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Radioactive costs
Strength enables Iran to name its price, but belligerence and subsequent isolation also increases the costs, substantially


April 4, 2006

Tel Aviv – These must be difficult days for Muhammad El Baradei, chief of the International Atomic Energy Agency (IAEA). Recently he has been at his wits end, trying to calm both the Americans and the Iranians. This week has been pretty difficult for him, and for his role as the chief international negotiator in the Iranian nuclear dispute.

The game of threat and counter threat between Iran and the US continued unabated, as if the IAEA doesn’t exist. First, Iran revealed its ‘invisible’ missiles. Then there were leaks of a possible US attack against Iran in the New Yorker magazine. In the middle of all this Mohammad El Baradei is scheduled to visit Tehran this coming Thursday, 13th of April.

Looking at Iran’s announcement today, El Baradei might as well not bother to turn up in Tehran. Why should he? Mahmoud Ahmadinejad has just personally declared that “Iran has joined the club of nuclear countries”. This prescheduled statement is being made two days before the arrival of the man who has been trying to apply international law to judge Iran’s case.  

The Iranian masses, in their hundreds of thousands, chant energie hastei haghe mosallame maast (meaning nuclear energy is our certain right), based on international rights given to Iran. Ahmadinejad has said himself time and again that Iran is only bound by international agreements, not those imposed by the “imperialist powers”. International organizations and treaties such as the NPT have been Iran’s best legal defence.

Therefore Iran’s announcement today that it has completed “laboratory-scale nuclear fuel cycle” will reduce El Bradei’s visit to an embarrassing formality for him. This is because El Baradei, the man who has been trying to avoid an escalation in this crisis, has become sidelined. He asked a number of times for Iran to stop enriching uranium. Obviously Iran doesn’t put too much emphasis on his words. Nor does it care for the UN who gave Iran a 30 day ultimatum to stop enriching uranium. In fact, after the issue of the ultimatum, Ahmadinejad joked that “they have given themselves 30 days, not us”. Looking back two days later, those words make more sense.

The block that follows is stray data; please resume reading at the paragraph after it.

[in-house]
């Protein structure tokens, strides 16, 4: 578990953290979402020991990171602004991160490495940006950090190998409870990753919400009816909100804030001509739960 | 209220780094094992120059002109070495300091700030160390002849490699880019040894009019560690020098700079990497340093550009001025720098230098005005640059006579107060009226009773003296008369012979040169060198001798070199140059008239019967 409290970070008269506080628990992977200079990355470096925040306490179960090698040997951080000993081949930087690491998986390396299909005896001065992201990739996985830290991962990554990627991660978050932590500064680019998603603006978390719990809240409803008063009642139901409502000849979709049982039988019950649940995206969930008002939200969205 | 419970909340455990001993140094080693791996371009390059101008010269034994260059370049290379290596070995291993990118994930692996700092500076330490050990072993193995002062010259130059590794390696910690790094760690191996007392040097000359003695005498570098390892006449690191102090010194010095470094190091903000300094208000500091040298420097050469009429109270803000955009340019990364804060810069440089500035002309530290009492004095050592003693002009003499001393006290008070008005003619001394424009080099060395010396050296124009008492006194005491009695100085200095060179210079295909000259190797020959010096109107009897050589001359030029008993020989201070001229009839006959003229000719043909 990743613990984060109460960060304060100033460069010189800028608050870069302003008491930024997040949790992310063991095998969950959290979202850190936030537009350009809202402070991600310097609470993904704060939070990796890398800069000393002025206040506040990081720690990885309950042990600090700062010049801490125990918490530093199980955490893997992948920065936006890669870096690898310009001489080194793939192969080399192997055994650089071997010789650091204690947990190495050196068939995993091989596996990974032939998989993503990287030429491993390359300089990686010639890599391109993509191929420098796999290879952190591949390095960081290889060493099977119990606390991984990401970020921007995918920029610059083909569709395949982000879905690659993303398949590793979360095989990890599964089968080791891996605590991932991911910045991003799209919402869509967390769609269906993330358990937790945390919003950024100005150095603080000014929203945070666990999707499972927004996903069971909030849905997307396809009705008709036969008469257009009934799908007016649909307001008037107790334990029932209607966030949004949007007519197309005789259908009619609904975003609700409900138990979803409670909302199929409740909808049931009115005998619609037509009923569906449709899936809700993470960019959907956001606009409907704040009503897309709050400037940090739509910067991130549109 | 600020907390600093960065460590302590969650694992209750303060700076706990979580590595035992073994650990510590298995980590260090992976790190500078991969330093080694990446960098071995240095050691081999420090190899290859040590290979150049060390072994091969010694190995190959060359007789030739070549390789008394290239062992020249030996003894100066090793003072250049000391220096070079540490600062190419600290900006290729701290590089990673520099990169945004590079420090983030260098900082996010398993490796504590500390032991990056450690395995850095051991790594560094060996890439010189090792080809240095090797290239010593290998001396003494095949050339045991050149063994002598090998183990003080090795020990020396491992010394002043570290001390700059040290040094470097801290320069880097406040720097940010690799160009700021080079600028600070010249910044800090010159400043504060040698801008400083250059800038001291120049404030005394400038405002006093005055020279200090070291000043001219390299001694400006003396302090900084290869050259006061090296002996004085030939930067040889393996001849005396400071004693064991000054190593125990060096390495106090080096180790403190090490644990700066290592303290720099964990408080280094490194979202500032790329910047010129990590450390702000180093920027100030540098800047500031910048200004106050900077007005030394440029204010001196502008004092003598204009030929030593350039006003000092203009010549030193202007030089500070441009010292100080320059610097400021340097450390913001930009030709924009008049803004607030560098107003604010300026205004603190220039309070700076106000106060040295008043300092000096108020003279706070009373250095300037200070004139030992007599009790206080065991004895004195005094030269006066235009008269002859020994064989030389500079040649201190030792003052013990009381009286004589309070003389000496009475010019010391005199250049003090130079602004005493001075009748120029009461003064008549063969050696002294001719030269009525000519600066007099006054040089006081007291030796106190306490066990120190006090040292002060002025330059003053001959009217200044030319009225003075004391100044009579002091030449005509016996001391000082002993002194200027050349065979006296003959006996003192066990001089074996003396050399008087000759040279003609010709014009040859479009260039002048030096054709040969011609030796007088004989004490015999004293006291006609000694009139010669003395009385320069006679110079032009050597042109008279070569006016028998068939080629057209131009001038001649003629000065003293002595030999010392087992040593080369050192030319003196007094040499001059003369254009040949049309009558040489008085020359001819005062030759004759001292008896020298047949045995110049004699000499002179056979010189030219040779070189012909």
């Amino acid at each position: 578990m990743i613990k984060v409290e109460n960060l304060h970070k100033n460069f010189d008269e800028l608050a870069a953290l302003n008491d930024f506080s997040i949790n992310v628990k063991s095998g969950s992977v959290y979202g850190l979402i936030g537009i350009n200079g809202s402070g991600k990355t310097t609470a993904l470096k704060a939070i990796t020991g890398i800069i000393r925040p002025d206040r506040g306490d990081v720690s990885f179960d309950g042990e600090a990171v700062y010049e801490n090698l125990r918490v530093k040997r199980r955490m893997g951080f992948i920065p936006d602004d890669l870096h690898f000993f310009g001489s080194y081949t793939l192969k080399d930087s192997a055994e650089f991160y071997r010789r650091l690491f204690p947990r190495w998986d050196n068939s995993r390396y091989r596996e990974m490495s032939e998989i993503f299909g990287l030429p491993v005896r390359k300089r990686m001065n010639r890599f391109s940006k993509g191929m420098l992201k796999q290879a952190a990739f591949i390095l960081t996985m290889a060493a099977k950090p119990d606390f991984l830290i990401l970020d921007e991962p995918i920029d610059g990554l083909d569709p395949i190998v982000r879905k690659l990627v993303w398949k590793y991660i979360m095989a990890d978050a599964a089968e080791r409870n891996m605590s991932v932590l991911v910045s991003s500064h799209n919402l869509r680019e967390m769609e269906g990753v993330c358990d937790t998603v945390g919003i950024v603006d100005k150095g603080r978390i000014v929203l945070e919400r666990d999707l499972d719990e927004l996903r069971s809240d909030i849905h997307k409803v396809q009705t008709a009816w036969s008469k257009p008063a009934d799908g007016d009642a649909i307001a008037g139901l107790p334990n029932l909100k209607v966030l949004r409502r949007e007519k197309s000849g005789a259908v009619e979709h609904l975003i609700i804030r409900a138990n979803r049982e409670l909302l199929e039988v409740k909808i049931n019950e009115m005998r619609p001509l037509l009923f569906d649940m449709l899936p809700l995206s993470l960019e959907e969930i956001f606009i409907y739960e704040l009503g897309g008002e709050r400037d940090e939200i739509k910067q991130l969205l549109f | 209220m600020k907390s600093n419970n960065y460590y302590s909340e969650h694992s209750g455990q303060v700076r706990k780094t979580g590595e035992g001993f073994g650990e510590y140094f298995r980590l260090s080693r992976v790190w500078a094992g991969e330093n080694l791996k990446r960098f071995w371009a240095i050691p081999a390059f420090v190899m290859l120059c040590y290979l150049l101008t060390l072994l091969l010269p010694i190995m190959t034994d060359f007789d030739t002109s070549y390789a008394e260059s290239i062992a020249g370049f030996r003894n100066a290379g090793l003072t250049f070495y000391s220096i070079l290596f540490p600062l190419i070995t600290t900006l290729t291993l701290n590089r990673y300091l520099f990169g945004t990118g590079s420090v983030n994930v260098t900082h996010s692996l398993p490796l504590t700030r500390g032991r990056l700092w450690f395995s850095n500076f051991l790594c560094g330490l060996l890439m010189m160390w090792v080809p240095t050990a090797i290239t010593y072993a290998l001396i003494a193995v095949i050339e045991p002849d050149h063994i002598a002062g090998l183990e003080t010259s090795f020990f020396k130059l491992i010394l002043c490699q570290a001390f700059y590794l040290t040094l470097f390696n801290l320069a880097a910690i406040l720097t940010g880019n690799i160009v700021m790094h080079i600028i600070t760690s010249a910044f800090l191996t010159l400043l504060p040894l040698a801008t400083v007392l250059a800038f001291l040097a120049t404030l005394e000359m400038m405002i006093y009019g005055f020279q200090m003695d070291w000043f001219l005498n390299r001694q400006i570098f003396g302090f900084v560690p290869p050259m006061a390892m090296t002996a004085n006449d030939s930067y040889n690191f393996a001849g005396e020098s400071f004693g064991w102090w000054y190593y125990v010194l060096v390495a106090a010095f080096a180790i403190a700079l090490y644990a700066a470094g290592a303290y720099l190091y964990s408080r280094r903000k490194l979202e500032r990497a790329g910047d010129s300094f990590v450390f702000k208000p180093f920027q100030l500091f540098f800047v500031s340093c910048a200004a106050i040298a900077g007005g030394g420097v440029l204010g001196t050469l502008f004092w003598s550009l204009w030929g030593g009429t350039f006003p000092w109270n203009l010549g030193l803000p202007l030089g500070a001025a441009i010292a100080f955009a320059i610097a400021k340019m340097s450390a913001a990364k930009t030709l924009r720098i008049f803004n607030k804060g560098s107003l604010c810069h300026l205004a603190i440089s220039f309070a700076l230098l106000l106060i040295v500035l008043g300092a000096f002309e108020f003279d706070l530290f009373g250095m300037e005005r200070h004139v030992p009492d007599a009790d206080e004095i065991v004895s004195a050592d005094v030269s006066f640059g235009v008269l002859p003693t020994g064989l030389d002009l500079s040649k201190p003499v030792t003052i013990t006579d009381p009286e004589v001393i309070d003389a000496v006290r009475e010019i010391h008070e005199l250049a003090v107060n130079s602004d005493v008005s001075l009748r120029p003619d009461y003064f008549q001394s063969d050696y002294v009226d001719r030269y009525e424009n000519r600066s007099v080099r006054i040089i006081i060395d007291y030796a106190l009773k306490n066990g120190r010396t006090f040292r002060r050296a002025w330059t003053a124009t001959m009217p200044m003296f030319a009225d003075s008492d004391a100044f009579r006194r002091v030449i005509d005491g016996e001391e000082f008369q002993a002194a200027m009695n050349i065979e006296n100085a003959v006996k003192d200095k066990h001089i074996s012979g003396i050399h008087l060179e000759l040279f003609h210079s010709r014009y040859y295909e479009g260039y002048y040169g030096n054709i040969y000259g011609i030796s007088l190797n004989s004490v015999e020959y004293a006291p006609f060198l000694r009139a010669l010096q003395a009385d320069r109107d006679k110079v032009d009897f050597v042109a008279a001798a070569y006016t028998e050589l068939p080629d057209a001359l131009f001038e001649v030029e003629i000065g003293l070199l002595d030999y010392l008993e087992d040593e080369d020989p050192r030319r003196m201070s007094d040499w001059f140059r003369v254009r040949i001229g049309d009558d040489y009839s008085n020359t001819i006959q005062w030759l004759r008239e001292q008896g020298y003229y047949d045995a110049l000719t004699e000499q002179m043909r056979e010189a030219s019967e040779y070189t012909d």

So why is Iran doing this? The simple answer is, because the conservatives in Iran feel almost invincible. The world needs Iranian oil. Any attack against Iran will send the price of oil shooting up, which will bring stagnation at best, and recession at worst to the global economy. The West, especially, needs this as much as it needs Bird flu.

Iran is also a chief chef in the Iraqi kitchen. It knows that by spoiling the food, it can ruin the fortunes of other stakeholders, which include the US and the UK. Not wishing to burn their “soup”, the UK and US have a special interest to keep Iran happy. Acting as businessmen, Iran’s leadership (some of whom are millionaires) see that the price for their commodity is up, therefore, why not name their own price?

Their policy certainly has logic to it. Nevertheless Iran’s actions show that its leadership have a disregard for Islamic Republic’s history. Either that or they have a short term memory. In 1985, Ayatollah Rohollah Khomeini, gathered all of Iran’s ambassadors and told them “today, I can count all of Iran’s allies and friends in the international community on one hand. You need to make sure that this changes”.

It is a fact that then Iran was fighting an unjust invasion, started by Saddam Hussein, which killed and maimed thousands upon thousands of Iranian civilians. Iran did try to tell the West, but it was ignored. Why?  Precisely because of a similar belligerent attitude which it is showing today. Iran of 1980s paid for its isolation by having to fight with second hand, inferior weaponry, against a modern Iraqi army. This cost many more Iranian lives. Iran’s similar attitude today may mean that the road to acquire nuclear energy will be far more costly than it would be, if Iran co-operated, or at least didn’t act so belligerently.

Yes Iran is stronger than it has ever been in its 27 year post revolutionary history. And yes, according to article 4 of the NPT, Iran has every right to nuclear technology, for civilian purposes. However what must not be overlooked by the Iranian leadership is that, although Iran’s strength enables it to name its price, its belligerence and subsequent isolation also increases the costs, substantially. Any good Persian businessman will tell you the secret to a profitable business. Buy low, sell high. By the looking of things, Iran is buying high, and selling high. So where is the profit? 

Meir Javedanfar is a Middle East Analyst and the Director or the Middle East Economic and Political Analysis Company, He has been quoted and interviewed by the BBC, Radio Holland International, Haaretz Newspaper and the Boston Globe as well as a number of other newspapers and Radio stations. For rights to quote this article please contact

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